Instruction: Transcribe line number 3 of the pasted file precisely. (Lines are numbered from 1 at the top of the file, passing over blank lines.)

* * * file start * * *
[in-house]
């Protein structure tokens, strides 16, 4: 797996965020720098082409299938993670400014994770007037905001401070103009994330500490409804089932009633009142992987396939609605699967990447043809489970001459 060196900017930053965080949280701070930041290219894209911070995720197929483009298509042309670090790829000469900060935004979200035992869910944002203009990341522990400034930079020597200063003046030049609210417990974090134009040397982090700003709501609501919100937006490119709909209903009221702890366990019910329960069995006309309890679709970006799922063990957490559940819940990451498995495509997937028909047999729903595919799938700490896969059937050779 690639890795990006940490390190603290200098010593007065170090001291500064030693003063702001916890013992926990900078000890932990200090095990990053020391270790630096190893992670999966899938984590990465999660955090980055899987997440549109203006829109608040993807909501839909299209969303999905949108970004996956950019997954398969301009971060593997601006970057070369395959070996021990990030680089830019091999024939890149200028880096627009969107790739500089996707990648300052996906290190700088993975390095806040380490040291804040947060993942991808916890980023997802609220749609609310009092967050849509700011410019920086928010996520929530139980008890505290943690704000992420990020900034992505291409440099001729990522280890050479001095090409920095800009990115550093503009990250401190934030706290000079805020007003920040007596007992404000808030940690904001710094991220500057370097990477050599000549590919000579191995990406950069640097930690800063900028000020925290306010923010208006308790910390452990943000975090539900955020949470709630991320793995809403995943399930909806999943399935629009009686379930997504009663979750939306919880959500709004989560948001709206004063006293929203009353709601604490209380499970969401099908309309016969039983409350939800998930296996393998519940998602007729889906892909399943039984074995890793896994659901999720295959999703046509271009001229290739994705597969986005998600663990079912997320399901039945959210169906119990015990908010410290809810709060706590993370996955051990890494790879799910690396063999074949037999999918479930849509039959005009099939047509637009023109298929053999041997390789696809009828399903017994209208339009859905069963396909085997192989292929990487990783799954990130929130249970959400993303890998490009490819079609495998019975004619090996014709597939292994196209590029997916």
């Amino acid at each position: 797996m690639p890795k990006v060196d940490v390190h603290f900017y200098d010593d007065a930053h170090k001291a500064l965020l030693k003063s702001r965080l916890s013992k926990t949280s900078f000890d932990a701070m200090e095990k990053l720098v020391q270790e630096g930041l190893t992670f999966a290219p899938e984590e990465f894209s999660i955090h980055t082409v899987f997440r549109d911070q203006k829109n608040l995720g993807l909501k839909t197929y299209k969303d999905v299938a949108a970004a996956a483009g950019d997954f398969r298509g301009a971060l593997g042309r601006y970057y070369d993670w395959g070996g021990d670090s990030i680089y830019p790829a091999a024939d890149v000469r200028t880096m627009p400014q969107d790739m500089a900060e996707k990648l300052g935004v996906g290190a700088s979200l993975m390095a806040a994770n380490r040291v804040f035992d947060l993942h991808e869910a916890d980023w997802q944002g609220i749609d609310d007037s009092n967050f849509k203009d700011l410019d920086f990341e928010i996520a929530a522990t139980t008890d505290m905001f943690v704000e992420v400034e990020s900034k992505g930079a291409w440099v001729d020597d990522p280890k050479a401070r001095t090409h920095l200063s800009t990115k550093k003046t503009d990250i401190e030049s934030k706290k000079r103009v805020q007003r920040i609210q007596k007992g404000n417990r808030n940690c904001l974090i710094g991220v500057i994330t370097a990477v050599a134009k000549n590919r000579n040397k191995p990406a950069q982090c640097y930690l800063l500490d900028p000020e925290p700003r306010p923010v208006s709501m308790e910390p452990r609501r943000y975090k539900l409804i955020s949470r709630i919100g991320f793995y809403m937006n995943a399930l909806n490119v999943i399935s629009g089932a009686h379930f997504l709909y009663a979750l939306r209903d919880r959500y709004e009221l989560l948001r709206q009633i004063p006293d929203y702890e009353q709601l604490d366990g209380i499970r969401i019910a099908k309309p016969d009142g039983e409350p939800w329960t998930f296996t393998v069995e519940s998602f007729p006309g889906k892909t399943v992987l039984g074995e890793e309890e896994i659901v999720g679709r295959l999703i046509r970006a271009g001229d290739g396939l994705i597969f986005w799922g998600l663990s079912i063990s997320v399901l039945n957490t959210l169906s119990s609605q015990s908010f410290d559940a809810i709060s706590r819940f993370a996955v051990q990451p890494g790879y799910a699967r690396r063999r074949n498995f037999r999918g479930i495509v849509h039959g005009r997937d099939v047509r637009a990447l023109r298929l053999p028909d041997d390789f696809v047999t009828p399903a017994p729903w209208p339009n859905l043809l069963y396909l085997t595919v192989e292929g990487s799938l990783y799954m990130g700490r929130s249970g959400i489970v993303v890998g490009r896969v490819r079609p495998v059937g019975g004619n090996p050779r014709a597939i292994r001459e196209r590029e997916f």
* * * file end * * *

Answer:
């Amino acid at each position: 797996m690639p890795k990006v060196d940490v390190h603290f900017y200098d010593d007065a930053h170090k001291a500064l965020l030693k003063s702001r965080l916890s013992k926990t949280s900078f000890d932990a701070m200090e095990k990053l720098v020391q270790e630096g930041l190893t992670f999966a290219p899938e984590e990465f894209s999660i955090h980055t082409v899987f997440r549109d911070q203006k829109n608040l995720g993807l909501k839909t197929y299209k969303d999905v299938a949108a970004a996956a483009g950019d997954f398969r298509g301009a971060l593997g042309r601006y970057y070369d993670w395959g070996g021990d670090s990030i680089y830019p790829a091999a024939d890149v000469r200028t880096m627009p400014q969107d790739m500089a900060e996707k990648l300052g935004v996906g290190a700088s979200l993975m390095a806040a994770n380490r040291v804040f035992d947060l993942h991808e869910a916890d980023w997802q944002g609220i749609d609310d007037s009092n967050f849509k203009d700011l410019d920086f990341e928010i996520a929530a522990t139980t008890d505290m905001f943690v704000e992420v400034e990020s900034k992505g930079a291409w440099v001729d020597d990522p280890k050479a401070r001095t090409h920095l200063s800009t990115k550093k003046t503009d990250i401190e030049s934030k706290k000079r103009v805020q007003r920040i609210q007596k007992g404000n417990r808030n940690c904001l974090i710094g991220v500057i994330t370097a990477v050599a134009k000549n590919r000579n040397k191995p990406a950069q982090c640097y930690l800063l500490d900028p000020e925290p700003r306010p923010v208006s709501m308790e910390p452990r609501r943000y975090k539900l409804i955020s949470r709630i919100g991320f793995y809403m937006n995943a399930l909806n490119v999943i399935s629009g089932a009686h379930f997504l709909y009663a979750l939306r209903d919880r959500y709004e009221l989560l948001r709206q009633i004063p006293d929203y702890e009353q709601l604490d366990g209380i499970r969401i019910a099908k309309p016969d009142g039983e409350p939800w329960t998930f296996t393998v069995e519940s998602f007729p006309g889906k892909t399943v992987l039984g074995e890793e309890e896994i659901v999720g679709r295959l999703i046509r970006a271009g001229d290739g396939l994705i597969f986005w799922g998600l663990s079912i063990s997320v399901l039945n957490t959210l169906s119990s609605q015990s908010f410290d559940a809810i709060s706590r819940f993370a996955v051990q990451p890494g790879y799910a699967r690396r063999r074949n498995f037999r999918g479930i495509v849509h039959g005009r997937d099939v047509r637009a990447l023109r298929l053999p028909d041997d390789f696809v047999t009828p399903a017994p729903w209208p339009n859905l043809l069963y396909l085997t595919v192989e292929g990487s799938l990783y799954m990130g700490r929130s249970g959400i489970v993303v890998g490009r896969v490819r079609p495998v059937g019975g004619n090996p050779r014709a597939i292994r001459e196209r590029e997916f």